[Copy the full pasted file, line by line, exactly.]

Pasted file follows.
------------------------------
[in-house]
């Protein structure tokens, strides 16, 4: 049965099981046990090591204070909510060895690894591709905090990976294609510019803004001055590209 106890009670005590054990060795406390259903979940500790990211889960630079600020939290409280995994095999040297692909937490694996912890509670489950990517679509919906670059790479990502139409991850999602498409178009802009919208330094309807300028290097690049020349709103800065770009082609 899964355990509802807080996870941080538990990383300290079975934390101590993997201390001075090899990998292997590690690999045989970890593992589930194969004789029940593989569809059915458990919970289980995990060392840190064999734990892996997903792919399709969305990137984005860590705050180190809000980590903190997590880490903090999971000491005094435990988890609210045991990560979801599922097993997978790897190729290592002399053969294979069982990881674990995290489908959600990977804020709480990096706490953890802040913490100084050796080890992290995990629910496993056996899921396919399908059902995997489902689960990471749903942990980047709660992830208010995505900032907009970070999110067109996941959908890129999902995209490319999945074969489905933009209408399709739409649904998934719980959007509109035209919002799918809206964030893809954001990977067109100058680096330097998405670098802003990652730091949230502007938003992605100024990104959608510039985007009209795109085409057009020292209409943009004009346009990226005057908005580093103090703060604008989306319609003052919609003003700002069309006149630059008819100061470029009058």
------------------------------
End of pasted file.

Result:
[in-house]
């Protein structure tokens, strides 16, 4: 049965099981046990090591204070909510060895690894591709905090990976294609510019803004001055590209 106890009670005590054990060795406390259903979940500790990211889960630079600020939290409280995994095999040297692909937490694996912890509670489950990517679509919906670059790479990502139409991850999602498409178009802009919208330094309807300028290097690049020349709103800065770009082609 899964355990509802807080996870941080538990990383300290079975934390101590993997201390001075090899990998292997590690690999045989970890593992589930194969004789029940593989569809059915458990919970289980995990060392840190064999734990892996997903792919399709969305990137984005860590705050180190809000980590903190997590880490903090999971000491005094435990988890609210045991990560979801599922097993997978790897190729290592002399053969294979069982990881674990995290489908959600990977804020709480990096706490953890802040913490100084050796080890992290995990629910496993056996899921396919399908059902995997489902689960990471749903942990980047709660992830208010995505900032907009970070999110067109996941959908890129999902995209490319999945074969489905933009209408399709739409649904998934719980959007509109035209919002799918809206964030893809954001990977067109100058680096330097998405670098802003990652730091949230502007938003992605100024990104959608510039985007009209795109085409057009020292209409943009004009346009990226005057908005580093103090703060604008989306319609003052919609003003700002069309006149630059008819100061470029009058």